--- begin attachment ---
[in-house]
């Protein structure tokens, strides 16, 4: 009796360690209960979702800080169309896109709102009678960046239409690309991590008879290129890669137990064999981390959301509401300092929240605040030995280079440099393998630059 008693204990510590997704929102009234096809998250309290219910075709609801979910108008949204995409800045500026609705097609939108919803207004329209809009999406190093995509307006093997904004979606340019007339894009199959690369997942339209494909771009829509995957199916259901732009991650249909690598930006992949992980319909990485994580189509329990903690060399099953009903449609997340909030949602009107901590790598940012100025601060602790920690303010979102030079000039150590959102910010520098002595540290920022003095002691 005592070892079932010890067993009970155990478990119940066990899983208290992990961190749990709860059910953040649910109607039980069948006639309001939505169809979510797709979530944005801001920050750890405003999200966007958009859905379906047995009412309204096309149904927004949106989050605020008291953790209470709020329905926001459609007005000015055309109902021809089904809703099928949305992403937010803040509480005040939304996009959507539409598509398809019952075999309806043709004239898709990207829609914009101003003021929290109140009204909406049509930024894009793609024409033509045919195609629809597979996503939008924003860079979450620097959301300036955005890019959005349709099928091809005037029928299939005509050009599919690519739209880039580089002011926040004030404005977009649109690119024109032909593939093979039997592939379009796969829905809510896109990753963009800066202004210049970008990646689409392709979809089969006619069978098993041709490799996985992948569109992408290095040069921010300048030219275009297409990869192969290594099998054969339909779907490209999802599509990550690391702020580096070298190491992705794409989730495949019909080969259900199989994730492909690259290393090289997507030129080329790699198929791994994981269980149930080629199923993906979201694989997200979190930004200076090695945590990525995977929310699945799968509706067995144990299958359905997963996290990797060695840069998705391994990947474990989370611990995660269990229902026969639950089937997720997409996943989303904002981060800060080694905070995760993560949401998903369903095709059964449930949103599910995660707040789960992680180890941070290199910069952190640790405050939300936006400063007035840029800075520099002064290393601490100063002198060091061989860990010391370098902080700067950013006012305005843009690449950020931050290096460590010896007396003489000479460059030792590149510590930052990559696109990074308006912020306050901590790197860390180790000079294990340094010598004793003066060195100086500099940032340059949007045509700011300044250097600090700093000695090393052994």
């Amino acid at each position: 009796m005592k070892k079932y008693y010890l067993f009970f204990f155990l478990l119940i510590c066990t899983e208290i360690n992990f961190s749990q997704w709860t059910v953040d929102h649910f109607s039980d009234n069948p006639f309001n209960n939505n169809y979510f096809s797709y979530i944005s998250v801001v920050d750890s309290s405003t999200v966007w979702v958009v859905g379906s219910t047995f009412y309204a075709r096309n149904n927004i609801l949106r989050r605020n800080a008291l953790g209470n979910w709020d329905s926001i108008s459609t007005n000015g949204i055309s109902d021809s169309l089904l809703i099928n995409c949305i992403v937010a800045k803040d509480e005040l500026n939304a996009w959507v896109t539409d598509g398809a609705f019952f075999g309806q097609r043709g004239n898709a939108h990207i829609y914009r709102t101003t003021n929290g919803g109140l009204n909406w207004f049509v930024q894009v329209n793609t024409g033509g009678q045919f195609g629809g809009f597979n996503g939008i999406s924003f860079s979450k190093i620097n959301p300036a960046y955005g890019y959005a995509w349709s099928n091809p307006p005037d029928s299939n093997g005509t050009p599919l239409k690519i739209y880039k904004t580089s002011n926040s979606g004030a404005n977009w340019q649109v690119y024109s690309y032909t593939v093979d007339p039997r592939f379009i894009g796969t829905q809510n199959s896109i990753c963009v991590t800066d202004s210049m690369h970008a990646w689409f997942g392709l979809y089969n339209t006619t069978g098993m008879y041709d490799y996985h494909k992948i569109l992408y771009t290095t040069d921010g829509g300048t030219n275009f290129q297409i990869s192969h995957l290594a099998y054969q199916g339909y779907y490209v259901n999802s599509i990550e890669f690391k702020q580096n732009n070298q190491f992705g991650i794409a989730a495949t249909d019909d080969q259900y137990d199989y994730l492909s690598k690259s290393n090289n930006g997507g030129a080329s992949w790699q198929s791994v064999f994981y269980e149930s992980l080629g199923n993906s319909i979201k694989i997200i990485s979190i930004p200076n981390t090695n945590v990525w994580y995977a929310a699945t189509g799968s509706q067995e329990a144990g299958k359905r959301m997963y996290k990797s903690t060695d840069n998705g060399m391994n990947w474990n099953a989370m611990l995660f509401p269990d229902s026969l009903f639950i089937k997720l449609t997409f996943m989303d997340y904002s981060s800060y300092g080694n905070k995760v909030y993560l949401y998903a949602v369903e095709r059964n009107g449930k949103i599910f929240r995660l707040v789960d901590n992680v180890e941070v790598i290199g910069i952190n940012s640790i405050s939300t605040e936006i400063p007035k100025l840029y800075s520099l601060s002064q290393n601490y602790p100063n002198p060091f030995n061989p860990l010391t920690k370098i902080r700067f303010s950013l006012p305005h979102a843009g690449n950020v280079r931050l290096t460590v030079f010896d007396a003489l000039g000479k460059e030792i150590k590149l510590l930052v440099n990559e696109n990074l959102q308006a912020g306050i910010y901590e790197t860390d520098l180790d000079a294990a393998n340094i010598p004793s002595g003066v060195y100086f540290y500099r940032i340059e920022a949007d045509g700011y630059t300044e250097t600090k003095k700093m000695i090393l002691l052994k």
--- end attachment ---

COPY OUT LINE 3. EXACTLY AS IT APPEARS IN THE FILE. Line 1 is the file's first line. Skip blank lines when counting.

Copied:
């Amino acid at each position: 009796m005592k070892k079932y008693y010890l067993f009970f204990f155990l478990l119940i510590c066990t899983e208290i360690n992990f961190s749990q997704w709860t059910v953040d929102h649910f109607s039980d009234n069948p006639f309001n209960n939505n169809y979510f096809s797709y979530i944005s998250v801001v920050d750890s309290s405003t999200v966007w979702v958009v859905g379906s219910t047995f009412y309204a075709r096309n149904n927004i609801l949106r989050r605020n800080a008291l953790g209470n979910w709020d329905s926001i108008s459609t007005n000015g949204i055309s109902d021809s169309l089904l809703i099928n995409c949305i992403v937010a800045k803040d509480e005040l500026n939304a996009w959507v896109t539409d598509g398809a609705f019952f075999g309806q097609r043709g004239n898709a939108h990207i829609y914009r709102t101003t003021n929290g919803g109140l009204n909406w207004f049509v930024q894009v329209n793609t024409g033509g009678q045919f195609g629809g809009f597979n996503g939008i999406s924003f860079s979450k190093i620097n959301p300036a960046y955005g890019y959005a995509w349709s099928n091809p307006p005037d029928s299939n093997g005509t050009p599919l239409k690519i739209y880039k904004t580089s002011n926040s979606g004030a404005n977009w340019q649109v690119y024109s690309y032909t593939v093979d007339p039997r592939f379009i894009g796969t829905q809510n199959s896109i990753c963009v991590t800066d202004s210049m690369h970008a990646w689409f997942g392709l979809y089969n339209t006619t069978g098993m008879y041709d490799y996985h494909k992948i569109l992408y771009t290095t040069d921010g829509g300048t030219n275009f290129q297409i990869s192969h995957l290594a099998y054969q199916g339909y779907y490209v259901n999802s599509i990550e890669f690391k702020q580096n732009n070298q190491f992705g991650i794409a989730a495949t249909d019909d080969q259900y137990d199989y994730l492909s690598k690259s290393n090289n930006g997507g030129a080329s992949w790699q198929s791994v064999f994981y269980e149930s992980l080629g199923n993906s319909i979201k694989i997200i990485s979190i930004p200076n981390t090695n945590v990525w994580y995977a929310a699945t189509g799968s509706q067995e329990a144990g299958k359905r959301m997963y996290k990797s903690t060695d840069n998705g060399m391994n990947w474990n099953a989370m611990l995660f509401p269990d229902s026969l009903f639950i089937k997720l449609t997409f996943m989303d997340y904002s981060s800060y300092g080694n905070k995760v909030y993560l949401y998903a949602v369903e095709r059964n009107g449930k949103i599910f929240r995660l707040v789960d901590n992680v180890e941070v790598i290199g910069i952190n940012s640790i405050s939300t605040e936006i400063p007035k100025l840029y800075s520099l601060s002064q290393n601490y602790p100063n002198p060091f030995n061989p860990l010391t920690k370098i902080r700067f303010s950013l006012p305005h979102a843009g690449n950020v280079r931050l290096t460590v030079f010896d007396a003489l000039g000479k460059e030792i150590k590149l510590l930052v440099n990559e696109n990074l959102q308006a912020g306050i910010y901590e790197t860390d520098l180790d000079a294990a393998n340094i010598p004793s002595g003066v060195y100086f540290y500099r940032i340059e920022a949007d045509g700011y630059t300044e250097t600090k003095k700093m000695i090393l002691l052994k």